So, the proposed competition policy aims to iron out the distortions created by some of the policies of government itself?
The aim of the competition policy is to create a framework of policies and regulations that will conform to other policies in order to facilitate competitive outcomes in the market. The competition policy is a critical component of any overall economic policy framework. The competition policy is intended to promote efficiency and maximise consumer and social welfare.
What would be the best mechanism to bring harmony among all aspects of government policies so that they are least restrictive of competition?
There are two ways of doing it. One is to have a competition policy in place along with an institutional mechanism to see (other) governmental policies and their implementation from the lens of the competition policy. The other is to undertake advocacy with the government departments, regulators etc, both at central and state levels, so that they are able to take into account the principles of free and fair competition while making policies and procedures. There is a need to work on both fronts.
Will there be any mechanism to oversee the implementation of the competition policy?
Given the wide canvas of the NCP, the committee has also found it necessary to set up an institutional arrangement for monitoring the progress of the implementation of the policy. A competition policy oversight council can be set up which would be autonomous in its functioning. The National Competition Policy Council (NCPC) can be a body with adequate resources and expertise which can help the ministries to undertake competition impact assessment of every policy or procedure or law or regulation. It is possible that you may like to impose a certain restriction on competition but it has to be for a sound public policy principle.
The NCPC will actively engage with all stakeholders to promote competition in government action as well as in the conduct of business.
How does one ensure the financial and functional independence for NCPC and also make it accountable?
This is indeed crucial for the success of the competition policy and we propose to make specific recommendations in our report to the ministry of corporate affairs.
How will NCPC function at the state level?
The initiatives at the state level will require pro-competition reforms, keeping in mind the principles of NCP. There are many economic areas of state policies and regulations that impact competition. These restrictions also tend to fragment the national market and undermine the freedom of economic actors. The state governments should be encouraged to undertake a review of existing policies, laws and regulations from the competition perspective and also undertake a competition impact assessment of proposed policies, laws and regulations before these are finalised; while seeking expert assistance of CCI and other expert agencies. All state governments have, at the instance of CCI, established nodal points within their administrations to deal with the subject of competition.
Is there a proposal for incentives to states under NCPC?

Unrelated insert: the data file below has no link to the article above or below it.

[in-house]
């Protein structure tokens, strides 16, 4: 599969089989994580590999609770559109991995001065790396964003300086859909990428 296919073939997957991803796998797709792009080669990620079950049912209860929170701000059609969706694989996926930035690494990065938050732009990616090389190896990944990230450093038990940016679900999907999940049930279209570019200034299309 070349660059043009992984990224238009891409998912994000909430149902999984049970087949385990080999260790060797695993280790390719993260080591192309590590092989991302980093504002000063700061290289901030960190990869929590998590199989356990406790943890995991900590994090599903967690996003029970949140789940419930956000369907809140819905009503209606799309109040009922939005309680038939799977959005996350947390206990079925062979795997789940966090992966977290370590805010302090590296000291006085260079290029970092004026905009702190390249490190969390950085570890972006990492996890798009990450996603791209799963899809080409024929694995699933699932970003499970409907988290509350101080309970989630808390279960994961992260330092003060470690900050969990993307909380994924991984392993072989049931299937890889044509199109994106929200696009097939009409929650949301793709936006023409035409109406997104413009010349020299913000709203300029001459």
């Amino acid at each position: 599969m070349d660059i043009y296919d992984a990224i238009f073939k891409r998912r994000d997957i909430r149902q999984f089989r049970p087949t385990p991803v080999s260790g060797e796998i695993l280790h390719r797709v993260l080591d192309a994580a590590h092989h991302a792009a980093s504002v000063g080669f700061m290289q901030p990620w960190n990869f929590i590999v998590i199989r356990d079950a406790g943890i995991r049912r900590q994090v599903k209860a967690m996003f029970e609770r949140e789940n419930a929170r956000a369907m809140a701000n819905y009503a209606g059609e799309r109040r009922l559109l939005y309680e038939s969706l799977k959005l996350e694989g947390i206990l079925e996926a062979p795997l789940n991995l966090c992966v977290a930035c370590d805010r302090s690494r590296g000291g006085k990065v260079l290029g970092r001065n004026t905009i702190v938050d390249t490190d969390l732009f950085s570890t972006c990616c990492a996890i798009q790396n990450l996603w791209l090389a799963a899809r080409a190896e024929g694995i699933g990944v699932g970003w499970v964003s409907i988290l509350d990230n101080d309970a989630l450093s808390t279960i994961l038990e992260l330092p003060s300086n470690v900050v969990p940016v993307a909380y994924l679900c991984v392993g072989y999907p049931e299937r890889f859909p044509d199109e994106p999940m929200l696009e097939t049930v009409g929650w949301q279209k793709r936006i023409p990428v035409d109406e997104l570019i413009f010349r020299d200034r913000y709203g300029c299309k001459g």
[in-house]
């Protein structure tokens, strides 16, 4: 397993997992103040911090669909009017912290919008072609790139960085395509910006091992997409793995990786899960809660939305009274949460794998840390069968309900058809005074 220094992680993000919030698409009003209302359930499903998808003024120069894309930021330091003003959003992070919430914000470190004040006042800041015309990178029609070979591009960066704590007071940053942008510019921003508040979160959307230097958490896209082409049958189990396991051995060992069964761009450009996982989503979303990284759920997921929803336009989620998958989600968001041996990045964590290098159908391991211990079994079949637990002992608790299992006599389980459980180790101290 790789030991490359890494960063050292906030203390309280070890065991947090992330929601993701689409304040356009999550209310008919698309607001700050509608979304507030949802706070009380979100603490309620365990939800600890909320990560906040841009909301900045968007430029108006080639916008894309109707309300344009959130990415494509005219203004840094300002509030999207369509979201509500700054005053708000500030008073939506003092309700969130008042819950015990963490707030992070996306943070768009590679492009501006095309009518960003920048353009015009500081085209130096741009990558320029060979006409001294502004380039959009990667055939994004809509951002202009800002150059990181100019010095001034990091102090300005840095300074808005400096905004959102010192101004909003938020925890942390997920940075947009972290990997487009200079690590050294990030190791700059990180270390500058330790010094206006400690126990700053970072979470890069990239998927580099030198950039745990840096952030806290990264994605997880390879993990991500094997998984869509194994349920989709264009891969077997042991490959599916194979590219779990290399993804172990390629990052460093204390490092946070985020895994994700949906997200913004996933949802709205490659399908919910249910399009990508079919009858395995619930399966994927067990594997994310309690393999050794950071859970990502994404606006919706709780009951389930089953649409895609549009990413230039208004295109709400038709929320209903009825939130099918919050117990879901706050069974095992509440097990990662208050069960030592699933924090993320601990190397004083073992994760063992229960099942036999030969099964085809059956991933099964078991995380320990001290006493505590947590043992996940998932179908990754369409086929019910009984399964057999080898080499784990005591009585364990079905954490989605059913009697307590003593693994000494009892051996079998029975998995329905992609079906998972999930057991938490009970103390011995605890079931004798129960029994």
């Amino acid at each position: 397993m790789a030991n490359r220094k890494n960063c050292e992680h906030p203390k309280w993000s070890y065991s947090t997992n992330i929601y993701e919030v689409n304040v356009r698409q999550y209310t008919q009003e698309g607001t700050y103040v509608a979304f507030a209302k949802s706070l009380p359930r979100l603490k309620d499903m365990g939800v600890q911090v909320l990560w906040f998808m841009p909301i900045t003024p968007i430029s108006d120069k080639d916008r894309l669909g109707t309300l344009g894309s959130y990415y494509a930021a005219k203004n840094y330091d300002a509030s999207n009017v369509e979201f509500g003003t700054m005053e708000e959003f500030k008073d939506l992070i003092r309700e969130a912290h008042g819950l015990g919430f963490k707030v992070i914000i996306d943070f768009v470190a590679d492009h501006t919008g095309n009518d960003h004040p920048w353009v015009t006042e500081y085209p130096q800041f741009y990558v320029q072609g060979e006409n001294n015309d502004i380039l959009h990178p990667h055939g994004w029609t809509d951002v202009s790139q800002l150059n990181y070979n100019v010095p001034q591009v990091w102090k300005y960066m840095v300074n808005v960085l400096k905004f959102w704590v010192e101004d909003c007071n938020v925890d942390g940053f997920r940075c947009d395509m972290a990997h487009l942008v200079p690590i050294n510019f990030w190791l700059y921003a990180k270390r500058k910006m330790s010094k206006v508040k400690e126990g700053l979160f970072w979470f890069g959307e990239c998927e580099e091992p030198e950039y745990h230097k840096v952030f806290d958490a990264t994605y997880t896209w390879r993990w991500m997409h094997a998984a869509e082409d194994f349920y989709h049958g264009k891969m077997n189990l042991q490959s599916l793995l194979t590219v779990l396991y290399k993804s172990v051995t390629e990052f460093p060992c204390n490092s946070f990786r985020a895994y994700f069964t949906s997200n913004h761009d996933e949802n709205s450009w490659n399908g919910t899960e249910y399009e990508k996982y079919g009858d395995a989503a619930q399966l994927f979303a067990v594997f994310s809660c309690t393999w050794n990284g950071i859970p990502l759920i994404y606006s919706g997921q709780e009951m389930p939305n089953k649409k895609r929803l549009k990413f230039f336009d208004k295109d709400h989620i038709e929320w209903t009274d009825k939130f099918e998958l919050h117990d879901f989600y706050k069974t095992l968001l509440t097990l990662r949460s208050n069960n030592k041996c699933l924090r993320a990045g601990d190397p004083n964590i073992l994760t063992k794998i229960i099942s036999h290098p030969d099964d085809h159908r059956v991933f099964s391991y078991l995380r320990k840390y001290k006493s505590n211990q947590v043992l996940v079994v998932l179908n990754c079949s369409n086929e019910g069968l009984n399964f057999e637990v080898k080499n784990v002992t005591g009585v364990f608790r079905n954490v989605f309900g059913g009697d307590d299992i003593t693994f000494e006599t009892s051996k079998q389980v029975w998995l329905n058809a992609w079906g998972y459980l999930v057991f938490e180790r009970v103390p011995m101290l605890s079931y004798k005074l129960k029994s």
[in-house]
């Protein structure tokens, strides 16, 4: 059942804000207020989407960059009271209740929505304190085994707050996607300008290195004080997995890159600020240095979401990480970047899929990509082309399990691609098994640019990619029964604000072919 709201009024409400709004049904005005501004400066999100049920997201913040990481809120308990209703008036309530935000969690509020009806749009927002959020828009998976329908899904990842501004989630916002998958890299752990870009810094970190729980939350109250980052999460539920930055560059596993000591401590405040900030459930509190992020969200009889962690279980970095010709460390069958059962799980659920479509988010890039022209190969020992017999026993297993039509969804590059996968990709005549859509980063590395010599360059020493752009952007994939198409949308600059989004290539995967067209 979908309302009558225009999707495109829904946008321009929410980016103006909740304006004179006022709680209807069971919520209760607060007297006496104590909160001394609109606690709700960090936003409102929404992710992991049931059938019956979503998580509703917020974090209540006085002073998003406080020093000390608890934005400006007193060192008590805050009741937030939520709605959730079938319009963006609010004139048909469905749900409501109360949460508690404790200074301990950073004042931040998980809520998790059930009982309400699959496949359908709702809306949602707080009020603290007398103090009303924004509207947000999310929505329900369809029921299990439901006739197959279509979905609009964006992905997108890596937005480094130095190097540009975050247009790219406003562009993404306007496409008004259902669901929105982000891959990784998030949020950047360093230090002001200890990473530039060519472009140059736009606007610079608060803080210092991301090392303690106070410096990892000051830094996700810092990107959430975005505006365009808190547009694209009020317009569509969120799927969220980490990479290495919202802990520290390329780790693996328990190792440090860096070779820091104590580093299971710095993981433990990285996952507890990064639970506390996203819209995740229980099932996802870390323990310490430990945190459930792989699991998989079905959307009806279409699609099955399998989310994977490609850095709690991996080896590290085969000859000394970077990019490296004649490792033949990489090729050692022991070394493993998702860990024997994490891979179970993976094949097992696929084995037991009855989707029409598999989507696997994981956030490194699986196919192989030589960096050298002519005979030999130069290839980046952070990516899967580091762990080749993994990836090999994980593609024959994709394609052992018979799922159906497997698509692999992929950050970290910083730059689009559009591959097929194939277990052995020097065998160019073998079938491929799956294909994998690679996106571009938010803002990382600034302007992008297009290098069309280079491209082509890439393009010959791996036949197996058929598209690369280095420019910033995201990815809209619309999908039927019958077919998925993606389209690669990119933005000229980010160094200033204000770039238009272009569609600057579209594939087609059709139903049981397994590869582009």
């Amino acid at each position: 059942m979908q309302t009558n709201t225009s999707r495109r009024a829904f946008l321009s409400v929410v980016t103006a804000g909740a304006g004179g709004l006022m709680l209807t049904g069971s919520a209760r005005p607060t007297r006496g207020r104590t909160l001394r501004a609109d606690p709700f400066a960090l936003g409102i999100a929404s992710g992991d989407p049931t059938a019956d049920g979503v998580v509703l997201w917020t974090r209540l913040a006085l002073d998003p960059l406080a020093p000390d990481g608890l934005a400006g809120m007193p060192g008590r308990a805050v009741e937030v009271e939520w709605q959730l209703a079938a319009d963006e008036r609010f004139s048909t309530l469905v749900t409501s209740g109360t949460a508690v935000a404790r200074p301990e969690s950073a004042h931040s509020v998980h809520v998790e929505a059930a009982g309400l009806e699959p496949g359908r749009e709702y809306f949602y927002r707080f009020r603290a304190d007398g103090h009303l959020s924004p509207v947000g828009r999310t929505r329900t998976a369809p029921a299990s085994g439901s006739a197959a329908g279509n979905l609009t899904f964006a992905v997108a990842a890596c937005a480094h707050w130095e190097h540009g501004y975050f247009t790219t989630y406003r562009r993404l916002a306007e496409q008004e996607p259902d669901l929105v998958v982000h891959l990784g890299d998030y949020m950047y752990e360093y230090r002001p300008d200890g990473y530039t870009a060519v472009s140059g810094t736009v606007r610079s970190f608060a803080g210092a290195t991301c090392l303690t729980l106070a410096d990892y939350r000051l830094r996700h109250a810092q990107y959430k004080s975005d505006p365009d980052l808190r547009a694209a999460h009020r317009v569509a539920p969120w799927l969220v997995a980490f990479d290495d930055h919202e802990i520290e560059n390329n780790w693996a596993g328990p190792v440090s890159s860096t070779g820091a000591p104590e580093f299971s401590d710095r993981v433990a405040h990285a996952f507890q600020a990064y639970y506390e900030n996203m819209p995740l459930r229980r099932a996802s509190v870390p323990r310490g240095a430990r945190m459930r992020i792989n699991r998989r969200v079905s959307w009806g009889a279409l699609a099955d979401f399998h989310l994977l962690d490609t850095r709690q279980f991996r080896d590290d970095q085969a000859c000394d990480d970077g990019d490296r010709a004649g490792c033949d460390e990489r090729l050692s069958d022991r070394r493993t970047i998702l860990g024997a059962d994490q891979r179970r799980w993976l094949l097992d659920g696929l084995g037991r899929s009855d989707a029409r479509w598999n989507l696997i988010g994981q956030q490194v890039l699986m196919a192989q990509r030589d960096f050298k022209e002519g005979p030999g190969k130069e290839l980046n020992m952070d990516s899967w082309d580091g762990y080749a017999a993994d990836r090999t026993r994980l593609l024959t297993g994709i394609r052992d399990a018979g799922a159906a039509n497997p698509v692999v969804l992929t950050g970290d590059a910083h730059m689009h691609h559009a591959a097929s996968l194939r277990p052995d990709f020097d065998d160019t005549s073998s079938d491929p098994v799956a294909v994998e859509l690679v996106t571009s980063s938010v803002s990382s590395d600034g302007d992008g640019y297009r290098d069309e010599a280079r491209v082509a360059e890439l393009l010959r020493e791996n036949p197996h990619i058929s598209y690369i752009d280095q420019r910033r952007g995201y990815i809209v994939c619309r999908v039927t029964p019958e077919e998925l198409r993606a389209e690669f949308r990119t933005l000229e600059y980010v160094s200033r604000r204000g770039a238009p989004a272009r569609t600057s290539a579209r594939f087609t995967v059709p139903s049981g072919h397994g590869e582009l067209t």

An incentive scheme can be instituted by the government under which financial grants may be given to state governments linked to the progress in aligning their policies and laws with the principles of NCP.
How will it be ensured that the NCPC will function without creating confusion or overlap with the CCI?
To strengthen the forces of competition in the market, both the competition law and competition policy are required. The two complement each other. The competition law prohibits and penalises anti-competitive practices by enterprises; that is, it addresses market failures. Sector regulatory laws mimic competition in the areas of natural monopolies. Other regulatory laws, such as those for intellectual property or anti-dumping or even capital markets, too have an important interface with competition. CCI is an enforcement body with powers to curb anticompetitive practices in the market place, while the NCPC will be a high-level body to persuade adoption of healthy pro-competitive policies.
CCI has the power to advocate on policy only when asked for by a government agency, but its opinion is not binding. The NCPC will have proactive powers to advocate for change on policies which result in anticompetitive outcomes. Both CCI and NCPC can work in tandem complementing each others’ functions rather than creating overlaps.
CCI, being a young agency, will be too busy in enforcement activities and will not have the resources or the authority to advocate policy changes. The NCPC is designed to be a quasi-government policy advocate with the wherewithal to research and submit strong advisories for corrections in policies. Even in Australia, there are two bodies and there is no conflict between them.
Are we going to follow the Australian pattern?
We are not going to blindly follow any particular model. We have studied all the competition policies around the world. But any competition policy which should be adopted by India should respond to the Indian conditions. We are also conscious of what many other countries have done. We have suggested the distilled version of what we felt could suit the Indian condition. We are also going to take various consultations with various stakeholders, consumers, industries, businesses, think tanks, economists. After all this is done the final draft would be submitted to the government.
This interview first appeared in the December 1-15 issue of the Governance Now magazine.